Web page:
@extends('base')
@section('main')
<div class="row">
<div class="col-sm-8 offset-sm-2">
<h1 class="display-3">Update a contact</h1>

    @if ($errors-&gt;any())
    &lt;div class="alert alert-danger"&gt;
        &lt;ul&gt;
            @foreach ($errors-&gt;all() as $error)
            &lt;li&gt;{{ $error }}&lt;/li&gt;
            @endforeach
        &lt;/ul&gt;
    &lt;/div&gt;
    &lt;br /&gt; 
    @endif
    &lt;form method="post" action="{{ route('contacts.update', $contact-&gt;id) }}"&gt;
        @method('PATCH') 
        @csrf
        &lt;div class="form-group"&gt;

            &lt;label for="first_name"&gt;First Name:&lt;/label&gt;
            &lt;input type="text" class="form-control" name="first_name" value={{ $contact-&gt;first_name }} /&gt;
        &lt;/div&gt;

        &lt;div class="form-group"&gt;
            &lt;label for="last_name"&gt;Last Name:&lt;/label&gt;
            &lt;input type="text" class="form-control" name="last_name" value={{ $contact-&gt;last_name }} /&gt;
        &lt;/div&gt;

        &lt;div class="form-group"&gt;
            &lt;label for="email"&gt;Email:&lt;/label&gt;
            &lt;input type="text" class="form-control" name="email" value={{ $contact-&gt;email }} /&gt;
        &lt;/div&gt;
        &lt;div class="form-group"&gt;
            &lt;label for="city"&gt;City:&lt;/label&gt;
            &lt;input type="text" class="form-control" name="city" value={{ $contact-&gt;city }} /&gt;
        &lt;/div&gt;
        &lt;div class="form-group"&gt;
            &lt;label for="country"&gt;Country:&lt;/label&gt;
            &lt;input type="text" class="form-control" name="country" value={{ $contact-&gt;country }} /&gt;
        &lt;/div&gt;
        &lt;div class="form-group"&gt;
            &lt;label for="job_title"&gt;Job Title:&lt;/label&gt;
            &lt;input type="text" class="form-control" name="job_title" value={{ $contact-&gt;job_title }} /&gt;
        &lt;/div&gt;
        &lt;button type="submit" class="btn btn-primary"&gt;Update&lt;/button&gt;
    &lt;/form&gt;
&lt;/div&gt;

</div>
@endsection

U: Implementing the Delete Operation

Finally, we'll proceed to implement the delete operation. Go to the app/Http/Controllers/ContactController.php file, locate the destroy() method and update it accordingly:

    public function destroy($id)
{
$contact = Contact::find($id);
$contact->delete();

    return redirect('/contacts')-&gt;with('success', 'Contact deleted!');
}

You can notice that when we redirect to the /contacts route in our CRUD API methods, we also pass a success message but it doesn't appear in our index template. Let's change that!

Go to the resources/views/contacts/index.blade.php file and add the following code:

<div class="col-sm-12">

@if(session()->get('success'))
<div class="alert alert-success">
{{ session()->get('success') }}
</div>
@endif
</div>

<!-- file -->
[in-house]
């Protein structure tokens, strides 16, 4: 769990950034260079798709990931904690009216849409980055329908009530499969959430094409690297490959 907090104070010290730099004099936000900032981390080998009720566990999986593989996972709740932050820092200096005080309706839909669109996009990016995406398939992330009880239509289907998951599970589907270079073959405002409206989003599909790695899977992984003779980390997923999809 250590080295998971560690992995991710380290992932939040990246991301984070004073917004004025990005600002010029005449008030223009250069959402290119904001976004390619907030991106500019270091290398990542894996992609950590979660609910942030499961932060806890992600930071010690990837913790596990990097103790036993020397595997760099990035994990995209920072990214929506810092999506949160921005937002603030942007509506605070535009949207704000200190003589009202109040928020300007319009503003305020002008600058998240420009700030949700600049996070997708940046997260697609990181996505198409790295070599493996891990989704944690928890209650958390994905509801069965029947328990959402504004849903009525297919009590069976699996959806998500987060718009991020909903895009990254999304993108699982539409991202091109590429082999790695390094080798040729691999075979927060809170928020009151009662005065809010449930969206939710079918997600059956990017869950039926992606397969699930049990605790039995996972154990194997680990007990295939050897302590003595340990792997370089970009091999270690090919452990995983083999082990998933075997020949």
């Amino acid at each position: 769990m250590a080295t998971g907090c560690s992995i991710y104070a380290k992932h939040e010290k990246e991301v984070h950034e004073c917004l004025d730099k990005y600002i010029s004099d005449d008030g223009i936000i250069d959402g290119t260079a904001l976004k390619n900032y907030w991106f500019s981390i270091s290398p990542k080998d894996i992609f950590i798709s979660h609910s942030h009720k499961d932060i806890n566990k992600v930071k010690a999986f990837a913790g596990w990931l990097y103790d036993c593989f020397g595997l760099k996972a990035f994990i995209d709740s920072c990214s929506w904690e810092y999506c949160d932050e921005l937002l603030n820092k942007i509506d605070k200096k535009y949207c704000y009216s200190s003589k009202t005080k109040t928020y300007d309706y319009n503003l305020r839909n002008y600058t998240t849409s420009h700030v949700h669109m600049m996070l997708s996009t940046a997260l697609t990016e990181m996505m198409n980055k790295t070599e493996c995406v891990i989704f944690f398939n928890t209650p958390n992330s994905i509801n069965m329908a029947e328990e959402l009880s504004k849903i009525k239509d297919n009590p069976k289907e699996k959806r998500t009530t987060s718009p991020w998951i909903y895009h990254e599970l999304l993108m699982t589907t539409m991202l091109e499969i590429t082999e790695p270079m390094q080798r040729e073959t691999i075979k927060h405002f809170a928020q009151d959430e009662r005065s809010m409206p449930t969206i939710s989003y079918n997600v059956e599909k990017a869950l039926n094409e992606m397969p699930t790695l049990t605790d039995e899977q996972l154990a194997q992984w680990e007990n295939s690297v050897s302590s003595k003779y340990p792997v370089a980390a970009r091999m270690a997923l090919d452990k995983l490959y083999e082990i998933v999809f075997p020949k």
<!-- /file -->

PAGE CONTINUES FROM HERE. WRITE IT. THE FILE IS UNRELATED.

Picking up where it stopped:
We also need to add a button to takes us to the create form. Add this code below the header:

    <div>
<a style="margin: 19px;" href="{{ route('contacts.create')}}" class="btn btn-primary">New contact</a>
</div>

This is a screenshot of the page after we created a contact:

Conclusion

We've reached the end of this tutorial. We created a CRUD application with Laravel 5.8, PHP 7.1 and MySQL.

Hope you enjoyed the tutorial and see you in the next one!


Originally published at techiediaries.com on 12 Mar 2019

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Building PHP apps using SQL Server on Windows

Building PHP apps using SQL Server on Windows

3 step: Building PHP apps using SQL Server on Windows

Step 1: Set up your environment

In this section, you will get SQL Server on Windows. After that you will install the necessary dependencies to create PHP apps with SQL Server

1. Install SQL Server

  1. If you don’t have SQL Server Developer (or above) installed, click here to download the SQL Server exe.
  2. Run it to start the SQL installer.
  3. Click Basic in Select an installation type.
  4. Click Accept after you have read the license terms.
  5. (Optional) if you need to, you can choose a custom installation location for SQL Server.
  6. Click Install to proceed with the installation.

You now have SQL Server installed and running locally on your Windows computer! Check out the next section to continue installing prerequisites.

2. Install PHP and Chocolatey

You can download PHP using the Web Platform Installer. Once you download Web PI, open it up and download the entry which says ‘PHP 7.2.7 (x64) for IIS Express’.

Next, install Chocolatey. Chocolatey is a package manager like apt-get and yum for Windows. We will use Chocolatey later in the tutorial. Use an elevated Command-line session (run as administrator):

@powershell -NoProfile -ExecutionPolicy Bypass -Command "iex ((New-Object System.Net.WebClient).DownloadString('https://chocolatey.org/install.ps1'))" && SET "PATH=%PATH%;%ALLUSERSPROFILE%\chocolatey\bin"

For Chocolatey to work, you now need to restart the terminal session by closing and opening the terminal.

You have succesfully installed PHP and Chocolatey on your machine!

3. Install the ODBC Driver and SQL Command Line Utility for SQL Server

SQLCMD is a command line tool that enables you to connect to SQL Server and run queries.

  1. Install the ODBC Driver.
  2. Install the SQL Server Command Line Utilities.

After installing SQLCMD, you can connect to SQL Server using the following command from a CMD session:

sqlcmd -S localhost -U sa -P your_password
1> # You're connected! Type your T-SQL statements here. Use the keyword 'GO' to execute each batch of statements.

This how to run a basic inline query. The results will be printed to STDOUT.